Diy survey platforms make constructing questionnaires easy, but the results could be biased, contradictory, or deeply misleading.
Online surveys often have to compete for attention against the backdrop of Netflix, Gmail alerts, and 25 open browser tabs. The minimal cognitive effort given to answering questions may exacerbate all the problems that lead to biased or outright distorted results.
As Facebook adds polling features and SurveyMonkey acquires popular document form builder, Wufoo, the proliferation of amateur surveying has a big future. So, we asked a survey expert at the famous University of Michigan Institute for Social Research, Professor Michael Traugott, about how to make questionnaires that get at precisely the data we're digging for.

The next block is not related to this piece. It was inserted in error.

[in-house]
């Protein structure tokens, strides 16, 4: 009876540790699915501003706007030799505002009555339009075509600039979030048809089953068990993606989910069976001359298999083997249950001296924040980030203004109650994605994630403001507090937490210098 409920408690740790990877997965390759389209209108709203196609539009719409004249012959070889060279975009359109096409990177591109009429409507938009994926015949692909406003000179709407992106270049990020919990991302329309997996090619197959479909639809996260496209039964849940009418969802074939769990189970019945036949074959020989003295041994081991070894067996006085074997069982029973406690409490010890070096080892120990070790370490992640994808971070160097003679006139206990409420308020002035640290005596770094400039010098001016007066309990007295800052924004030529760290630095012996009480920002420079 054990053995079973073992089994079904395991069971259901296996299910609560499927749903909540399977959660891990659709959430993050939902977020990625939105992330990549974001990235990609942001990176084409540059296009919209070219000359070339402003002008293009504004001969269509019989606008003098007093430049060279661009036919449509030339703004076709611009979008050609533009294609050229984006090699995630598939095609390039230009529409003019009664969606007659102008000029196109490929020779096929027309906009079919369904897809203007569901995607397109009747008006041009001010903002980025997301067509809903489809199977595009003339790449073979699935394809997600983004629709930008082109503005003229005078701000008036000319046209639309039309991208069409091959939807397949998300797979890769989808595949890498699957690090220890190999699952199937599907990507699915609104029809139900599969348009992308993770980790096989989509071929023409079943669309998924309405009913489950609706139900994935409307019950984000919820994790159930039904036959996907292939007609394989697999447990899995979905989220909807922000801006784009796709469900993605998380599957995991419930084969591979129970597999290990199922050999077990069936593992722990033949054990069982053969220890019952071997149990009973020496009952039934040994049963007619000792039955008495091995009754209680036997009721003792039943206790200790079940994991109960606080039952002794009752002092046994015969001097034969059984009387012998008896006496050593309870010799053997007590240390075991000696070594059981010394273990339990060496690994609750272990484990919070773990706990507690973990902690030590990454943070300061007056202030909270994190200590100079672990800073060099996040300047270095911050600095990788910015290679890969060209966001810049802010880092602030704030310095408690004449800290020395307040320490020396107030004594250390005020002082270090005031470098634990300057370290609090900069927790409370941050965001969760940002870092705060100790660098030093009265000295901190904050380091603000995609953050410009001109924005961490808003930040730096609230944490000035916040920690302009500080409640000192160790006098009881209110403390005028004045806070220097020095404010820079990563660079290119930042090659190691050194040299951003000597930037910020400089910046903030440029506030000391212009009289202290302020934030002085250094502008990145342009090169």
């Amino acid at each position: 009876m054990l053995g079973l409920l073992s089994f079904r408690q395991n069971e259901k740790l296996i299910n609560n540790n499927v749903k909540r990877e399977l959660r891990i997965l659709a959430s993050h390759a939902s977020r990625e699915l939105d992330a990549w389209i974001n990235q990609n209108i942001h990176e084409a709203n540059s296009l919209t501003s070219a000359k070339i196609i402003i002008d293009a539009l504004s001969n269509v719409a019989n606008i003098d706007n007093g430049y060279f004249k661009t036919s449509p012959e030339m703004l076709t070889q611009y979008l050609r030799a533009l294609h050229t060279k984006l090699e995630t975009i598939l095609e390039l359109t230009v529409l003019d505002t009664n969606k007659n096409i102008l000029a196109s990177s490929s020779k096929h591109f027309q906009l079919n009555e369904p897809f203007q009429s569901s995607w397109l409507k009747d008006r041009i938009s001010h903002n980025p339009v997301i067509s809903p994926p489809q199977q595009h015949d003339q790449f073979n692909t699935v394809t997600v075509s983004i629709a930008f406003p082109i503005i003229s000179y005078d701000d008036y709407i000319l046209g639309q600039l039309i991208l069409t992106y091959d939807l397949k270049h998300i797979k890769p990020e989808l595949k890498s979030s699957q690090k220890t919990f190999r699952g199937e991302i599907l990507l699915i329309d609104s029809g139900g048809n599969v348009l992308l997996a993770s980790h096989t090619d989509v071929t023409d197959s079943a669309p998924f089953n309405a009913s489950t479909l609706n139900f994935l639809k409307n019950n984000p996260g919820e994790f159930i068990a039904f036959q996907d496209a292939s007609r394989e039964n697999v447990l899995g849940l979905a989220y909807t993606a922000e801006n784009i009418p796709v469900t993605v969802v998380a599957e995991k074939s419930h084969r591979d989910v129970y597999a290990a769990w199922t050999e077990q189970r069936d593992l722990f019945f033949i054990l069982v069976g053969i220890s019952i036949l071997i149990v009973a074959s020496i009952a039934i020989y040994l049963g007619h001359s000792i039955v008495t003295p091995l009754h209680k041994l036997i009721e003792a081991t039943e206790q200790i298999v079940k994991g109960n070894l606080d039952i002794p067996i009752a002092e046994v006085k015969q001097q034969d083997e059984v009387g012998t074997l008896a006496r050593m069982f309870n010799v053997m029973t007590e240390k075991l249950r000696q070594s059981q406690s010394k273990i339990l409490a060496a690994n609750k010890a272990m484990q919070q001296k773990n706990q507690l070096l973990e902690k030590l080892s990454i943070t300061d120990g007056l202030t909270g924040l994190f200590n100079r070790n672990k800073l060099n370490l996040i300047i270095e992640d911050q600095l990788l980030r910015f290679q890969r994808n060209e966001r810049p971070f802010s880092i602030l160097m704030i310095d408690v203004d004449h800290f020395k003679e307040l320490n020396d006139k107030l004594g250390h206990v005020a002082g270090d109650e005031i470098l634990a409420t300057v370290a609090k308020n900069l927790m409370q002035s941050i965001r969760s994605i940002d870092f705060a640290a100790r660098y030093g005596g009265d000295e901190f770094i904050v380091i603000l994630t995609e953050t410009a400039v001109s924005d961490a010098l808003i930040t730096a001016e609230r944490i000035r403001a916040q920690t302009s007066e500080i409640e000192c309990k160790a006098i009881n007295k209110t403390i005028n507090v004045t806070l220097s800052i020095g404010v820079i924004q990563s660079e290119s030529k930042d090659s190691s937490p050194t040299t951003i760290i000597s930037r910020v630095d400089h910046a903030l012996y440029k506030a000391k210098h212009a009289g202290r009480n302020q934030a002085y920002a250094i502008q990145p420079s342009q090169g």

Perhaps the biggest no-no that surveys violate is poor wording. Minor adjustments
in questions can often produce enormous differences. For example, one study found that for the question "Should divorce in this country be easier to obtain,